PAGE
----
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Chapter 4. Ensuring Visual Appeal > Applying the new colors to your CSS file

Applying the new colors to your CSS file

In previous steps, you decide what color to use for the banner area, and what color to use for the elements on your pages, such as headlines, banner area, footer — any areas that can be colored through the use of code in the style sheet. You need to sort out what color goes where and apply those changes in the style sheet. To do so, follow these steps:

  1. Look in your HTML document and make note of class and ID selector names.

    Look for code that looks like this:

    <div id="banner"><h1>My banner text </h1></div>

    or

    <p class="footer">my footer content here</p>

  2. Open the CSS file and apply the hexadecimal colors to the corresponding classes and IDs.

    The corresponding CSS will look like this:

    #banner h1{color:#000000; font‐weight: bold;}

    or

    .footer{font‐size: small; color: #000000;}

    The #000000 is the hexadecimal color; this code would make the text black. Yours might be a different hexadecimal color.

  3. Change the hexadecimal color value in the #banner h1 set, and all instances of an h1 within a <div> tag with the ID selector of banner are updated.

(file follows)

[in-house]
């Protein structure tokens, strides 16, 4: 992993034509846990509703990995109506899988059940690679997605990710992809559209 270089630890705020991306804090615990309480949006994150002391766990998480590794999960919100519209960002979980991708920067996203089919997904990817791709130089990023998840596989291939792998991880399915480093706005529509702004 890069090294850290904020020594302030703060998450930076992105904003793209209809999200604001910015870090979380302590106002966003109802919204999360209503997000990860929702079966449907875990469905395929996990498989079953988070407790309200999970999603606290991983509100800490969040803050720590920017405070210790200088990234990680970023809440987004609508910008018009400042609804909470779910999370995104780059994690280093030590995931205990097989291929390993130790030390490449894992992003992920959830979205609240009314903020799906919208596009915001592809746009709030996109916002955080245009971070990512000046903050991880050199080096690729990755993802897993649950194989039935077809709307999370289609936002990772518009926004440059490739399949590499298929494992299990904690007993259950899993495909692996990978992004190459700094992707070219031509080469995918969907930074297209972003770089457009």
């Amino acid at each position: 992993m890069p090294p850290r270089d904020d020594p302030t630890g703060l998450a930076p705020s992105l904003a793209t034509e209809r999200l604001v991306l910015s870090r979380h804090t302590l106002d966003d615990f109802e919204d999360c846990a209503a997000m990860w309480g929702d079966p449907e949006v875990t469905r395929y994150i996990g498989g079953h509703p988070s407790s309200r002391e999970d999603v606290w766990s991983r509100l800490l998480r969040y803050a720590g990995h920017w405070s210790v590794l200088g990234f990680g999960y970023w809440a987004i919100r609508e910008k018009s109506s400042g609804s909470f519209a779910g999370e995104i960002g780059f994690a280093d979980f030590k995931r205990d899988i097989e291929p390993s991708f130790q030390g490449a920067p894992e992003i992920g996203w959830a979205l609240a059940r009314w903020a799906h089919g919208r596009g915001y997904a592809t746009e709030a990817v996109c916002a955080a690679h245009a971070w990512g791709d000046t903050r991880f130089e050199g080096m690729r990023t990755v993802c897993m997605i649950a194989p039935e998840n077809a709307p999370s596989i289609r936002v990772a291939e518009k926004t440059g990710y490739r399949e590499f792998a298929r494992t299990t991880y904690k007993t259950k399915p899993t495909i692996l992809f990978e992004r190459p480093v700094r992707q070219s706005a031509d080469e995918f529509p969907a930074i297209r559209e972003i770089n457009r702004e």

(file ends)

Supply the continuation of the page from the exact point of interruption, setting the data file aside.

You don't have to open, change, and save each HTML document.

  4. Follow the same procedure of changing values for all attributes you need to affect in order to create your new look and feel.

    You can change colors, font sizes, weights — anything you like. If you change padding, margins, or positioning, your layouts will change. Make sure you test carefully when you make changes that affect the layout. Also, be aware that if you make drastic changes in font weights or sizes, your layout might be affected.

    For more information about CSS and HTML, please refer to Book III, Chapters 2 and 3.

    After you make all your changes and test all your pages in a browser to make sure everything looks the way you want it to, it's time to publish your new site.

  5. Publish (also referred to as post) the new graphics files and the CSS file to your Web server.

    If you didn't add or change the HTML, you don't need to update those files. Please refer to Book III, Chapter 10 for more about File Transfer Protocol (FTP), the method by which Web pages and sites are published to a Web server.


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